So why has McDaniel, without the resources of many elite private schools, been able to grow its student body in such a difficult period?

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If you ask McDaniel’s Holmboe, it was engaging with students and families in a personal way, as well as “meeting students where they were” in terms of class options, among other factors.

As for classes, Holmboe said McDaniel tried to be as flexible as possible in terms of the types of courses offered. Just 5% of classes are taught in-person, 37% are taught online and 58% are offered in a hybrid format, Knauer said.

“The fact that we did that and were incredibly transparent about how campus was going to be when students returned helped families feel safe about sending their students back to campus,” Holmboe said.

The school made “tactical moves” like offering monthly conversations with hundreds of parents of admitted students to help them learn more about what to expect if their children enrolled, Holmboe said. McDaniel also opted to continue sending out hand-signed congratulation letters to admitted students and ensured someone was always picking up the phone during the pandemic when many other schools didn’t, Holmboe said.

“That sounds small, but [many families] commented on fact that out of all the schools they called, we were one of the only ones who had a live person picking up the phone,” Holmboe said. “Maintaining that commitment to the personal nature of the work we do was really important.”

Hawkins thinks this could have played a role in boosting McDaniel’s enrollment.

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“At a time when students are increasingly isolated from the college recruitment process in terms of human contact, it’s possible that extra personal touch helped appeal to students who might have been looking for some sort of human contact, as we all are,” Hawkins said.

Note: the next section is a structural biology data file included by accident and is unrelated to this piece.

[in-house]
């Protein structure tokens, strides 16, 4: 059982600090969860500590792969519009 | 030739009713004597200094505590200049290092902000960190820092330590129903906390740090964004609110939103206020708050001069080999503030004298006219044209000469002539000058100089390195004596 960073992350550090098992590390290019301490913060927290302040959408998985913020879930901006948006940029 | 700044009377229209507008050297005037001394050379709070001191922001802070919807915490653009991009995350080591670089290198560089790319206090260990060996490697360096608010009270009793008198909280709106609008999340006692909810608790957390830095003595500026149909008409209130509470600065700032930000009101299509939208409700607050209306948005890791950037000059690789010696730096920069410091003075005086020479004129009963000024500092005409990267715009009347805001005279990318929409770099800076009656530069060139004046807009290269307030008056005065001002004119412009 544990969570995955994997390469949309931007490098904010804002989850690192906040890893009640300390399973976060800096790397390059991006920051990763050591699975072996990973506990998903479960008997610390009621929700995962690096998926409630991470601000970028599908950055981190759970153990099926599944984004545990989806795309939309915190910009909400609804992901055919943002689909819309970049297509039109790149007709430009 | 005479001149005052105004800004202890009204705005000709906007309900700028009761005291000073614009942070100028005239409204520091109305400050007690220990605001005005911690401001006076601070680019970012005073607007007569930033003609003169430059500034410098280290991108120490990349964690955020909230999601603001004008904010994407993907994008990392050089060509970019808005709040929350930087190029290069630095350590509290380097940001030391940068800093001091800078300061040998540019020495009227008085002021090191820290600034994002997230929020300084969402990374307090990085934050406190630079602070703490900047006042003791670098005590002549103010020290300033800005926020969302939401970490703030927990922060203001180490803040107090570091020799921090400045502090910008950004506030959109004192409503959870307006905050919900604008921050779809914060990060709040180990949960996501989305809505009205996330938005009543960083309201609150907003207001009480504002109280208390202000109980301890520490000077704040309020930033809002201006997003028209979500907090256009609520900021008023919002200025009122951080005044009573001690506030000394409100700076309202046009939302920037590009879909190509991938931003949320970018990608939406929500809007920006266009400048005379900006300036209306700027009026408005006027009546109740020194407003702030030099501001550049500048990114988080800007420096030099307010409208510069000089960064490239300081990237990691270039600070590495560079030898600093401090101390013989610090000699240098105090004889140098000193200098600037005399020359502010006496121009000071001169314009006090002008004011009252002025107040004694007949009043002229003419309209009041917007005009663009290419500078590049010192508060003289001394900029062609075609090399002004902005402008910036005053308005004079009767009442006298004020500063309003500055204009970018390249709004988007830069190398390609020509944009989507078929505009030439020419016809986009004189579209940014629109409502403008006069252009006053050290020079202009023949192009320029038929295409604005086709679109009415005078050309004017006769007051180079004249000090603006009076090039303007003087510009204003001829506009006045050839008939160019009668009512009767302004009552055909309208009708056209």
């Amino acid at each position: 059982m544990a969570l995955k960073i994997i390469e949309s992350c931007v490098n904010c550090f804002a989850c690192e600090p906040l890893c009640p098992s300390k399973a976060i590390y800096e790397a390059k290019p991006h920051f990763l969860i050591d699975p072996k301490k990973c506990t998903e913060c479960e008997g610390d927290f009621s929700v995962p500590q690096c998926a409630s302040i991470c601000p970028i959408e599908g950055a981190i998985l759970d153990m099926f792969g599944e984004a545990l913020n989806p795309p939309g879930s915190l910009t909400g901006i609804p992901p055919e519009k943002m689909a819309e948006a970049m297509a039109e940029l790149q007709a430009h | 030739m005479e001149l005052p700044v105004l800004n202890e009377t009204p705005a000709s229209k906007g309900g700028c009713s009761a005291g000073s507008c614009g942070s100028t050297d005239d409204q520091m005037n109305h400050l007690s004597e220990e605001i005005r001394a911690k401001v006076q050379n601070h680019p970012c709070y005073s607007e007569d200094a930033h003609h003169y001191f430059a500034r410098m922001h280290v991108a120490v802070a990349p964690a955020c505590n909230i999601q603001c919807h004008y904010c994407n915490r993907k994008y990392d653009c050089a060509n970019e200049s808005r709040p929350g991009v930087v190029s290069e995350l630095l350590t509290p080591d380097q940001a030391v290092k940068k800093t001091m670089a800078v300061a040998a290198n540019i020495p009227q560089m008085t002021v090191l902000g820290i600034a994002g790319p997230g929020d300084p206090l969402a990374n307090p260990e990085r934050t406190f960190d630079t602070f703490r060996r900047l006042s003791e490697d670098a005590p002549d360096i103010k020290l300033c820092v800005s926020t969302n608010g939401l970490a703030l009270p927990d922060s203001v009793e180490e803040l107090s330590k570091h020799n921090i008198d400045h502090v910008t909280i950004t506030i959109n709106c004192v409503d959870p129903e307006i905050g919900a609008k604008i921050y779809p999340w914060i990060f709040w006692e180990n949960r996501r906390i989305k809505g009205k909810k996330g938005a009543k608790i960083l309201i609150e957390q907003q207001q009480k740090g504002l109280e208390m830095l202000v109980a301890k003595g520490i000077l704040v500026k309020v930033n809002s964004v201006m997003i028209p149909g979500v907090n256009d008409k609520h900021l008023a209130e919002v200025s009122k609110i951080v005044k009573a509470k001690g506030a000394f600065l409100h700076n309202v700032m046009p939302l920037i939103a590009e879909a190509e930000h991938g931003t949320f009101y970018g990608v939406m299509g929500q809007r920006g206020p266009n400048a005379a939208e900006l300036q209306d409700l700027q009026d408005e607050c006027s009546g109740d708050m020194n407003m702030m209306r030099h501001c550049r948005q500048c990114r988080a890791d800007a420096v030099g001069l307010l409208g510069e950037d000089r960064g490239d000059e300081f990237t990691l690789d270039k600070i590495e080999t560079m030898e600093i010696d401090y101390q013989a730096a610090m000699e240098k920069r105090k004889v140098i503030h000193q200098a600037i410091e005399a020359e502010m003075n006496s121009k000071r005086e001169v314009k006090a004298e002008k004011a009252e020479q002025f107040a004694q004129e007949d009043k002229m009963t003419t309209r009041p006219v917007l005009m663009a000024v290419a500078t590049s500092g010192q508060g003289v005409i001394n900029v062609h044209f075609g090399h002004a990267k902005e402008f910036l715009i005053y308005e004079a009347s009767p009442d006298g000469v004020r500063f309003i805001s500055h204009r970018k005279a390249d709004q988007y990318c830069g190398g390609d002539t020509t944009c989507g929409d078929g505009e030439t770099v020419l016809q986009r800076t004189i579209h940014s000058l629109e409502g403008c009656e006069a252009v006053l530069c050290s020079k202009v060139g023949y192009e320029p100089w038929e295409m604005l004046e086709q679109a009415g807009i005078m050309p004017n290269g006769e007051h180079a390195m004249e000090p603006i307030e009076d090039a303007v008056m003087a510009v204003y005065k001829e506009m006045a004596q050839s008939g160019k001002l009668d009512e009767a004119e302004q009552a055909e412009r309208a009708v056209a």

McDaniel was also concerned that the pandemic would disproportionately hurt students of color and first-generation college students, so it doubled down on its diversity efforts, Holmboe said. The school became more racially diverse and saw a 10 percentage point increase in the past year in Pell Grant-eligible students , those who generally have “exceptional financial need,” Holmboe said. Nearly 50% of the first-year class identified as people of color, Knauer said.

The school also made a conscious effort to reach those without Wi-Fi access for socioeconomic or geographic reasons, including a mailing for admitted students day that included a video that could be viewed without internet access, Holmboe said.

Hawkins and Holmboe both said McDaniel’s smaller size also may have played a role in its increased enrollment.

“Because we’re a smaller institution, our ability to be more connected with students helped us,” Holmboe said.

With many students wanting to stay closer to home, the school’s proximity to the Baltimore and Washington, D.C., metro areas might have also helped buoy enrollment, Hawkins said.

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“Smaller colleges seem to have had greater success in fending off some of the worst COVID-related struggles with student on campus," Hawkins said. "So it’s possible that the small campus feel, again located within a fairly short distance [of D.C. and Baltimore], given students preference for staying at home, might make for a sweet spot McDaniel falls in.”